The Reign of Terror, HistoryWiz

Joseph Bose, Portrait of Jean-Paul Marat, 1793 Musée Carnavalet, Paris
Joseph Bose, Portrait of Jean-Paul Marat, 1793 Musée Carnavalet, Paris

Jean-Paul Marat, the editor of the Jacobin newspaper L’Ami de peuple, was one of the leading instigators of the Reign of Terror.  He used his newspaper to incite public violence, and in in 1793 he was murdered in his bathtub by a royalist sympathizer, named Charlotte Corday.

“Marat, friend of Robespierre, Jacobin deputy to the Convention, and editor-in-chief of L’Ami du Peuple, was a fiery orator; he was also a violent man, quick to take offense. Some saw him as an intransigent patriot; for others he was merely a hateful demagogue”
Neoclassicism and the French Revolution, Boston College

French Revolution 4/9

Jacques Louis David, Death of Marat (63” X 49”), 1793

David was commissioned by the Jacobin government  to commemorate his friend’s death.  He depicted the journalist in his medicinal bath, clutching the letter from his murderer in his hand, as blood drips from his wound.  His skin is pale and unblemished, and his face betrays nothing of the violent temper for which he was renowned.  The light bathes his serene face in a soft golden glow, set off by the dark background, while his right arm dangles limply over the side of the tub, recalling the arm of Christ in Michelangelo’s Pieta.

Painted on the grand scale of history painting, David’s image of Marat is like a modern Pieta, where a martyr of the revolution has taken the place of Christ.   It is worth pausing here to fully take in how far we have traveled since the beginning of this class, when Mary Jesus and the Saints were really the only acceptable subject matter for art.  First, we saw private individuals showing up as donor portraits, small in scale, and piously praying towards an image of the Virgin; then we saw the emergence of the secular portrait, and grand portraits of Monarchs or epic heroes from the classical past.  Yes, we also saw genre scenes — but never have we seen modern individuals depicted in the kind of heroic scene that was commonly reserved for religious and classical subjects (the same thing is happening in Benjamin West’s Death of General Wolf).  This is the moment when we have truly entered the modern world, and modern heroes have now taken center stage.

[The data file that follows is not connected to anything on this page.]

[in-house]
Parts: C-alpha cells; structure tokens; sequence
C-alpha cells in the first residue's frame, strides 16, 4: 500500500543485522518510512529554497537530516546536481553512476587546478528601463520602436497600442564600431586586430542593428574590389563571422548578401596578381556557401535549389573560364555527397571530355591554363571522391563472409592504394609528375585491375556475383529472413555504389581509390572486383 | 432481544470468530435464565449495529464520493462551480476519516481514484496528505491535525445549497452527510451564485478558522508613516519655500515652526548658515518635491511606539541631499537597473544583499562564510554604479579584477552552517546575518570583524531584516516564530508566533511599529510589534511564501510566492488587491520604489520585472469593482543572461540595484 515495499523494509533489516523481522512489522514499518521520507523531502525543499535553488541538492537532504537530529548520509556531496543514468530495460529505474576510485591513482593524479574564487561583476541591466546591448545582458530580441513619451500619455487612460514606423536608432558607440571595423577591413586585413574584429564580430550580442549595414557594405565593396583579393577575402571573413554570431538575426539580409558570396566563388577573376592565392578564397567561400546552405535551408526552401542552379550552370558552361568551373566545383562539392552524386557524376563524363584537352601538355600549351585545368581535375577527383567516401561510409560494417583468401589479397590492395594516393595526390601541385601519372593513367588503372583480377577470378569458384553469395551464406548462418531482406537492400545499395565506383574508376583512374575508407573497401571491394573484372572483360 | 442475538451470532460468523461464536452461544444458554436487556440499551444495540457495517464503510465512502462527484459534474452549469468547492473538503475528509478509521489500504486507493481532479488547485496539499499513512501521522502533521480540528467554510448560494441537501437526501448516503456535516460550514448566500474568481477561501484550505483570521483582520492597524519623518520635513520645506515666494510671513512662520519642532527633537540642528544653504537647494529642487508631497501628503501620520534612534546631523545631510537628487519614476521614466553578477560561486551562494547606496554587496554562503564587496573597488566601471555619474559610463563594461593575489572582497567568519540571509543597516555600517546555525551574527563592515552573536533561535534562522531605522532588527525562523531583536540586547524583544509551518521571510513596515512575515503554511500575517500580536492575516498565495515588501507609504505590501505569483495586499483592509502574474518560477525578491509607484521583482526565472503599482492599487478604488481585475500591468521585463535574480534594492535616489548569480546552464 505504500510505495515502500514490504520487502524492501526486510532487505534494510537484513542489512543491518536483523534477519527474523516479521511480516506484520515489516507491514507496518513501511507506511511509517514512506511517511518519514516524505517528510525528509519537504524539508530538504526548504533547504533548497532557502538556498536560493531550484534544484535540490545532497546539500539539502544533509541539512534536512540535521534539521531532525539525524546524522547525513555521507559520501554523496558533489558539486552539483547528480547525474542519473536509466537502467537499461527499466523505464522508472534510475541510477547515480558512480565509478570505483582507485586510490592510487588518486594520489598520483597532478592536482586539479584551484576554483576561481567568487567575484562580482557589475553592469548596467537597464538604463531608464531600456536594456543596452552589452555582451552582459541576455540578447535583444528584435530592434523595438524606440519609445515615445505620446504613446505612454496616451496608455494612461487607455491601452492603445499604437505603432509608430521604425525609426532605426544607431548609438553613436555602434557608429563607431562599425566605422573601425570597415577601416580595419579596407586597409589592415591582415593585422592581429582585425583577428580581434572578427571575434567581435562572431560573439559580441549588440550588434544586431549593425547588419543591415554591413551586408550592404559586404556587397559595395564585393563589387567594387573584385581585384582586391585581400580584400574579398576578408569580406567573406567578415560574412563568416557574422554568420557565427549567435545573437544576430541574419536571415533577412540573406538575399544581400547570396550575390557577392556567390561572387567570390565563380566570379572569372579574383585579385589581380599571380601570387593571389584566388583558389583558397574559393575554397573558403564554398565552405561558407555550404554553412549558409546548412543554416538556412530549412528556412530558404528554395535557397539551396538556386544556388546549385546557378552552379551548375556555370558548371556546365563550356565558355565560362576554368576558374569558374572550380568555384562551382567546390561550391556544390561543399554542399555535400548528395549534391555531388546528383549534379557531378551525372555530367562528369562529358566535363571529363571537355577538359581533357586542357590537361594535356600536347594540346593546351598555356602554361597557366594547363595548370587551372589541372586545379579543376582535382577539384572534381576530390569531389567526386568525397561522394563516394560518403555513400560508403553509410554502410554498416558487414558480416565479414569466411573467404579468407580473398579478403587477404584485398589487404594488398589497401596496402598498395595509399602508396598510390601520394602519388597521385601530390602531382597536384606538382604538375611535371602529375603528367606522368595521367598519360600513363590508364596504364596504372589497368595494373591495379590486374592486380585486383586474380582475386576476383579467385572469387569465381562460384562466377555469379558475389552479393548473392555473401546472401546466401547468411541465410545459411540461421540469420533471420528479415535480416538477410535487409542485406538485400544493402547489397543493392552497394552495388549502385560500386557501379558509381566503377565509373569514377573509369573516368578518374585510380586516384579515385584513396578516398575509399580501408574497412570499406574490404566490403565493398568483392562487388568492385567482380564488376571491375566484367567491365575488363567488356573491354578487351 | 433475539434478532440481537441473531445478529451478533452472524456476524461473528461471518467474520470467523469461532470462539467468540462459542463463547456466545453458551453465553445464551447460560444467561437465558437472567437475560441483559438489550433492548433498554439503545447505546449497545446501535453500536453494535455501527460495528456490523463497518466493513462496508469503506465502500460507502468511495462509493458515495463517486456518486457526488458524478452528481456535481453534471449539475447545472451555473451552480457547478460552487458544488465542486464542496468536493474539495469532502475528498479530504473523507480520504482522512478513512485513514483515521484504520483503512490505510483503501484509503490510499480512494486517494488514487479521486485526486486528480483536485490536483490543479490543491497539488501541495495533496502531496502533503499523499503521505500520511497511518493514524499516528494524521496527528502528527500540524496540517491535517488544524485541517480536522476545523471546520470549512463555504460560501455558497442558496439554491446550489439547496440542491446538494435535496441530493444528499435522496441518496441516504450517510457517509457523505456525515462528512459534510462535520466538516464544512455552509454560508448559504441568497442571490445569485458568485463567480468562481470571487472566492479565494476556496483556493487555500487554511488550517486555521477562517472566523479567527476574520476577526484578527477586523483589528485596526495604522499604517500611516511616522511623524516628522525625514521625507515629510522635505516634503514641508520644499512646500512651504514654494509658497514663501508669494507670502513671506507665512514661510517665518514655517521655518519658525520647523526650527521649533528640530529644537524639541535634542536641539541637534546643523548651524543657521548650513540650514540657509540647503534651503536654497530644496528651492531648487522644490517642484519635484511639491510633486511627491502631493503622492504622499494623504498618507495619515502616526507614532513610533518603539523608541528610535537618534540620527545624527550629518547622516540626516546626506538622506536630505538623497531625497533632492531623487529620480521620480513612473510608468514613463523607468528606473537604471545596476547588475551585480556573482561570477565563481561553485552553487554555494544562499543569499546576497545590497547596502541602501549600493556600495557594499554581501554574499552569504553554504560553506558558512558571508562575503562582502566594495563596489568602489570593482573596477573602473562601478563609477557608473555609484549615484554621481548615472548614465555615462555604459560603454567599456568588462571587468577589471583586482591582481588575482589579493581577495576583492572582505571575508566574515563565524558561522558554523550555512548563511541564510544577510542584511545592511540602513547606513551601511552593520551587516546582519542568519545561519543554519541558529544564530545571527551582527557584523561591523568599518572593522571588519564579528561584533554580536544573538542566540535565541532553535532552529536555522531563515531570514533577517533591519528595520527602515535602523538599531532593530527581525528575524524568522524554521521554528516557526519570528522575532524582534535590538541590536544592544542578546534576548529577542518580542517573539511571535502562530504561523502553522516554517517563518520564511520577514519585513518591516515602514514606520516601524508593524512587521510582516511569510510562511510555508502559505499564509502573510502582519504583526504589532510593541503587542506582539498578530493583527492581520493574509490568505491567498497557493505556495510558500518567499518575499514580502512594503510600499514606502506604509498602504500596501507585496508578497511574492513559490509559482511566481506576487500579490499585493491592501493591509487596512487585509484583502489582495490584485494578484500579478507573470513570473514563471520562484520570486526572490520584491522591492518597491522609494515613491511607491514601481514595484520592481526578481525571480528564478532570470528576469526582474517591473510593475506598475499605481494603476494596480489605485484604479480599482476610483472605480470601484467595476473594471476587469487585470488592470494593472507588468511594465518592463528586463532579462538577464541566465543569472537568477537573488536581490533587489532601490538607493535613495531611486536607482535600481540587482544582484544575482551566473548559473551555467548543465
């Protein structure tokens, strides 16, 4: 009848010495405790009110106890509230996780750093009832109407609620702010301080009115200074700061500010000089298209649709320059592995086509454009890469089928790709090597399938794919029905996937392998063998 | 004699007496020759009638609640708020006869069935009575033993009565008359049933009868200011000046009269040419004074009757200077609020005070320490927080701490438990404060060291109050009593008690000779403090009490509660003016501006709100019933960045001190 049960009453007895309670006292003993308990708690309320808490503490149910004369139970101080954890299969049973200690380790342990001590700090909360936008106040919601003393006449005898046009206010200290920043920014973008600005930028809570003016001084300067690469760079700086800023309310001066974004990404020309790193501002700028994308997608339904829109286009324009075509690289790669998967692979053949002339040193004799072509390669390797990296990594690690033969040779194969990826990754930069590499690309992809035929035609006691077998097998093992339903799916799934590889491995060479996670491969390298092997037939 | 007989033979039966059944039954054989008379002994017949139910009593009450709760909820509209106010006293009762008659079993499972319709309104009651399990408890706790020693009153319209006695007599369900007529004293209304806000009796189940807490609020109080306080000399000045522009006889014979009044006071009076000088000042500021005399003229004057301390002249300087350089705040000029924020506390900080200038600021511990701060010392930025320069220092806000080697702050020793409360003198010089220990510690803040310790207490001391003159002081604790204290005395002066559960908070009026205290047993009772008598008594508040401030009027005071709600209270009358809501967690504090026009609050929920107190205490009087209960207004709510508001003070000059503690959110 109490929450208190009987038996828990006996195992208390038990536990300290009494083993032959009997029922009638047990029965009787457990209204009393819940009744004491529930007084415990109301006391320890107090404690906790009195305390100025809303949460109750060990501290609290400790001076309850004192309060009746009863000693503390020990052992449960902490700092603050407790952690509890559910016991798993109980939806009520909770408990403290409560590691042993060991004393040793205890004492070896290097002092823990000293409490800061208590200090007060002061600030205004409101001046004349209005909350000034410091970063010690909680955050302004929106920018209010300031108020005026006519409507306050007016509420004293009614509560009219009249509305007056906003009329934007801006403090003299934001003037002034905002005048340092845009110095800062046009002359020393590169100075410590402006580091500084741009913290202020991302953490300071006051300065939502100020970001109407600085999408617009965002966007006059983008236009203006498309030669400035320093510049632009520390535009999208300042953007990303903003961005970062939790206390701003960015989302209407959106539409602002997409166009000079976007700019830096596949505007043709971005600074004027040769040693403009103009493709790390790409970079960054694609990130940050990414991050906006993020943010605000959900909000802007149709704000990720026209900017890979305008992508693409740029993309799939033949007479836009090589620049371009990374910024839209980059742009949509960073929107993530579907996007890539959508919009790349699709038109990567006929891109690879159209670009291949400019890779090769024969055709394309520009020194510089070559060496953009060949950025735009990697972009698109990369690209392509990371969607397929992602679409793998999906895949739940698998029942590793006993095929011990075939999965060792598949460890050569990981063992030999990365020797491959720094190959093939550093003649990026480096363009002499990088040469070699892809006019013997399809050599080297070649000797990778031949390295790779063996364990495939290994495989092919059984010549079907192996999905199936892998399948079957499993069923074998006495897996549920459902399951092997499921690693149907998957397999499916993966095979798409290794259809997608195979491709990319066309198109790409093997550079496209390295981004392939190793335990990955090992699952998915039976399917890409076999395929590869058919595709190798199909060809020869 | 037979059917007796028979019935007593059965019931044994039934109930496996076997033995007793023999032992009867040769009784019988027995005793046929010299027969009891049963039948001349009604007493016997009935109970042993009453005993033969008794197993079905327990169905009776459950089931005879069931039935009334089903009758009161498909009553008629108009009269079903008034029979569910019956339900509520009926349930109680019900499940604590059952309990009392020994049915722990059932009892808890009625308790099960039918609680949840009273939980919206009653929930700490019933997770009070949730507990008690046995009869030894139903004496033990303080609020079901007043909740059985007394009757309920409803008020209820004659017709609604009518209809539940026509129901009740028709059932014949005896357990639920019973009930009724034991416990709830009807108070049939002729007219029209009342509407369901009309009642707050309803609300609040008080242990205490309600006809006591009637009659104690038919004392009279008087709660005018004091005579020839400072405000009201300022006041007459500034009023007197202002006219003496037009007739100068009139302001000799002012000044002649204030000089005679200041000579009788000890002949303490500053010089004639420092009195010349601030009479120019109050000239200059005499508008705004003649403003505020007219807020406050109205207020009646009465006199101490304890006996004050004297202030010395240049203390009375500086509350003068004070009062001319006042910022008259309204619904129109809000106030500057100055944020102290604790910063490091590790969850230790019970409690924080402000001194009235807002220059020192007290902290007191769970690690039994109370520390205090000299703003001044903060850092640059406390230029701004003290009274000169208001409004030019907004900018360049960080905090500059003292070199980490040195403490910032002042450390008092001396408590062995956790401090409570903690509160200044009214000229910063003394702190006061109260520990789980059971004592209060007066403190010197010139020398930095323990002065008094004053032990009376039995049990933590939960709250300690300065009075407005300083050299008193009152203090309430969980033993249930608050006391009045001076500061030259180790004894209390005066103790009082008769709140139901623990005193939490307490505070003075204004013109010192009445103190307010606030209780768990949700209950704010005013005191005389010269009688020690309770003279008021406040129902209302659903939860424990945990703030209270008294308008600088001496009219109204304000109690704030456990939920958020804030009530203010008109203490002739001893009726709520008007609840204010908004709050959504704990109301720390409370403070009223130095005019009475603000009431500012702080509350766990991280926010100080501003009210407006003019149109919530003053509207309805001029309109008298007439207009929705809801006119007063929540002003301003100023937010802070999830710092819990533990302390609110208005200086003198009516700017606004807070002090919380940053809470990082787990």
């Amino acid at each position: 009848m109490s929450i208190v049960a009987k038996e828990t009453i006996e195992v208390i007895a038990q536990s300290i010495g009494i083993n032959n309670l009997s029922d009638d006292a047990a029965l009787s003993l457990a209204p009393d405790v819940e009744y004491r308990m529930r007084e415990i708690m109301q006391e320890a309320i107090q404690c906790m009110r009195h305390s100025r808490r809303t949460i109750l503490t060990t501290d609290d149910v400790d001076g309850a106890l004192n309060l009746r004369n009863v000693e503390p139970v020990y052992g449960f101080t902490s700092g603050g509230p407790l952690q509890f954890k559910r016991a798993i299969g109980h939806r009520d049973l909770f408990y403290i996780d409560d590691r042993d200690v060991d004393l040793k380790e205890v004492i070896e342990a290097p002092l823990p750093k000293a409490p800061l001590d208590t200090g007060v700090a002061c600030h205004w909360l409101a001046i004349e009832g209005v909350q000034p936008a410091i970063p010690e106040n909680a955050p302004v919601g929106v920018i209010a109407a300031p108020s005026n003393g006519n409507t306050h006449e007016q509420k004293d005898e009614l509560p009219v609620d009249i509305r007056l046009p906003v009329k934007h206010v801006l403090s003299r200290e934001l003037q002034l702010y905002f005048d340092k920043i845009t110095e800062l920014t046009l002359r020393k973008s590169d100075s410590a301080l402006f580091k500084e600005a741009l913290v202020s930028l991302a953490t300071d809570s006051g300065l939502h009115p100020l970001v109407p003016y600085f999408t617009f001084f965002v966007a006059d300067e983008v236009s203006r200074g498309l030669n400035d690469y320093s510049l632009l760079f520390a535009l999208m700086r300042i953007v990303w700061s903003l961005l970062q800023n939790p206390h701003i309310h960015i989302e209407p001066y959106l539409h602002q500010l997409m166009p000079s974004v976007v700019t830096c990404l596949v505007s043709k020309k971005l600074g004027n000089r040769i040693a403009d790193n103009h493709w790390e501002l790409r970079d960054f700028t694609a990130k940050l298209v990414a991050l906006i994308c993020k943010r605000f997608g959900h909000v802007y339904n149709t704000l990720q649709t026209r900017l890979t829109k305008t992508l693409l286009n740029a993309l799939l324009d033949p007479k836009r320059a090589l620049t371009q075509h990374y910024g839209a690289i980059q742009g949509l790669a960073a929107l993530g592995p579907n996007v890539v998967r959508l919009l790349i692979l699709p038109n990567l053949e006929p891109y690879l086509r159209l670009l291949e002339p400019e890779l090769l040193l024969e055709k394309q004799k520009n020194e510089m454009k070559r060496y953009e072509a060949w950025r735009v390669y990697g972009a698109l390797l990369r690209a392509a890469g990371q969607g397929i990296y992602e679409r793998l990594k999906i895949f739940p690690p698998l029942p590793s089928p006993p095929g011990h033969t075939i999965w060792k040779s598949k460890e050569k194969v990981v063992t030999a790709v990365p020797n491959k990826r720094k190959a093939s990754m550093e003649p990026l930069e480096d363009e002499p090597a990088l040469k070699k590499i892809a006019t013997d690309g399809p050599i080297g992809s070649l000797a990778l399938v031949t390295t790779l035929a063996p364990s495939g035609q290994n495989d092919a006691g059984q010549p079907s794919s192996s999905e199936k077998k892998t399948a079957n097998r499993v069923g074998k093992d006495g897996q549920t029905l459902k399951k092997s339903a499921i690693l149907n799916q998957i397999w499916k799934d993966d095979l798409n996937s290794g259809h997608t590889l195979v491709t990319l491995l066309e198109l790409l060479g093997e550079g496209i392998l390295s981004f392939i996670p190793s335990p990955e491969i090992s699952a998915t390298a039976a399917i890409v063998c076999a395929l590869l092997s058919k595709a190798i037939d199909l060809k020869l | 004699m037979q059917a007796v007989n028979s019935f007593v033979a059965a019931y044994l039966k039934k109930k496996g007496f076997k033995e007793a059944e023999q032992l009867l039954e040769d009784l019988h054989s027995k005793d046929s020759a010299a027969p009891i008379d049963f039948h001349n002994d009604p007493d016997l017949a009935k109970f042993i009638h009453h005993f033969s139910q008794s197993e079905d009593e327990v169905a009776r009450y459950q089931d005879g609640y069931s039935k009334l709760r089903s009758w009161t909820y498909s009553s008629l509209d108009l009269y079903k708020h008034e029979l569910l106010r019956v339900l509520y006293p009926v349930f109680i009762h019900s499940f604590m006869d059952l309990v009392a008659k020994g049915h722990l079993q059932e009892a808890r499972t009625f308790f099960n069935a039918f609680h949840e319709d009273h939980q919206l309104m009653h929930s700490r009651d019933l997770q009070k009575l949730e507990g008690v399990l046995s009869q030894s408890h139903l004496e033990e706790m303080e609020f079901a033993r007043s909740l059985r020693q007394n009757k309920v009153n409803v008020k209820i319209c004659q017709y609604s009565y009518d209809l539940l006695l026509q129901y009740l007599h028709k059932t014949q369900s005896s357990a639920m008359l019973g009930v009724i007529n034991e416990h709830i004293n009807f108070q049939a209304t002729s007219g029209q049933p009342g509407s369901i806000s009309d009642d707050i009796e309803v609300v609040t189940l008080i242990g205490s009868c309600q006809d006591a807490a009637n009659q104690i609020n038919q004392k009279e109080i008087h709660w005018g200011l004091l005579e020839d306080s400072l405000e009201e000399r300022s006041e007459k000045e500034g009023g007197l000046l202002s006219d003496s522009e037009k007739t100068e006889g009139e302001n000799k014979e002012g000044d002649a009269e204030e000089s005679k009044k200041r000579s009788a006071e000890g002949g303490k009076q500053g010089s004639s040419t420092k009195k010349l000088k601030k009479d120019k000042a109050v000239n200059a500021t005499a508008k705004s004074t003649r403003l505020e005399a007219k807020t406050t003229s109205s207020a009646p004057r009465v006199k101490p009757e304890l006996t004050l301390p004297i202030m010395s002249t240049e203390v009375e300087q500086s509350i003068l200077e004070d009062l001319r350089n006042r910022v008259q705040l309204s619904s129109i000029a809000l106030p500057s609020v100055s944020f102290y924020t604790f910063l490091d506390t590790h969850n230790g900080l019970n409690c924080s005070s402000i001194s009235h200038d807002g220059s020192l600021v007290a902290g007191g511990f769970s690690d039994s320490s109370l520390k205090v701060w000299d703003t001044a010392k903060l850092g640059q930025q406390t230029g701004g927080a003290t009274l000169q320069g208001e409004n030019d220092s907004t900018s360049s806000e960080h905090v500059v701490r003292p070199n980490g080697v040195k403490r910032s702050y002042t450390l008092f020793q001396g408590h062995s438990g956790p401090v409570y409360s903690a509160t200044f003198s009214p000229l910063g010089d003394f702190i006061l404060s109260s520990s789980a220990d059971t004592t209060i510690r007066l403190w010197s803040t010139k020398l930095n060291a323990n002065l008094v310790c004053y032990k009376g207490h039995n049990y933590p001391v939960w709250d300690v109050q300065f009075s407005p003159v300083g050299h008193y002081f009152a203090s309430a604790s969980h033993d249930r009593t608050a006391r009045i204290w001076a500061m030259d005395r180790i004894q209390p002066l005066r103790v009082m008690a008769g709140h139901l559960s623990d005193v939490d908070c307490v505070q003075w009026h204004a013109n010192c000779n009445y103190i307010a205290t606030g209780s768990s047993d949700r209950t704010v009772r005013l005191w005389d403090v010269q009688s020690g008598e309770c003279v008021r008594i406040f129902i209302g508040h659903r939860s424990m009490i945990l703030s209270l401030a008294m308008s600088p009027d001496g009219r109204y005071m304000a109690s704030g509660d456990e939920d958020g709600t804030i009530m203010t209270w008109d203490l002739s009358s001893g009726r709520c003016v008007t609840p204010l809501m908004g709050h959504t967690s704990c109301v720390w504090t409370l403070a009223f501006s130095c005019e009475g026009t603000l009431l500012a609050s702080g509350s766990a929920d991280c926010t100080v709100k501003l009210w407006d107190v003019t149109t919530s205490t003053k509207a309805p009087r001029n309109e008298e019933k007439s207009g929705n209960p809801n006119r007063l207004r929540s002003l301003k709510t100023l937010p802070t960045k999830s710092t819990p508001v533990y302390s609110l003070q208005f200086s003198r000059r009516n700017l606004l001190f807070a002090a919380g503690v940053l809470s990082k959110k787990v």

Yet Marat was, in many ways, a terrorist.  As Simon Schama writes:

“If there’s ever a picture that would make you want to die for a cause, it is Jacque-Louis David’s Death of Marat. That’s what makes it so dangerous – hidden away from view for so many years.

I’m not sure how I feel about this painting, except deeply conflicted. You can’t doubt that it’s a solid gold masterpiece, but that’s to separate it from the appalling moment of its creation, the French Revolution. This is Jean-Paul Marat, the most paranoid of the Revolution’s fanatics, exhaling his very last breath. He’s been assassinated in his bath. But for David, Marat isn’t a monster, he’s a saint. This is martyrdom, David’s manifesto of revolutionary virtue.”
Simon Schama, Power of Art

Monica Hahn, Art History in a Hurry – Death of Marat

Jacques Louis David, Death of Marat (Smarthistory)


Web Resources:

Neoclassicism, Heilbrunn Timeline of Art History 

Neoclassicism, National Gallery of Art 

Neclassicism, Smarthistory 

Next lecture

Creative Commons License
This work is licensed under a Creative Commons Attribution-NonCommercial 3.0 Unported License.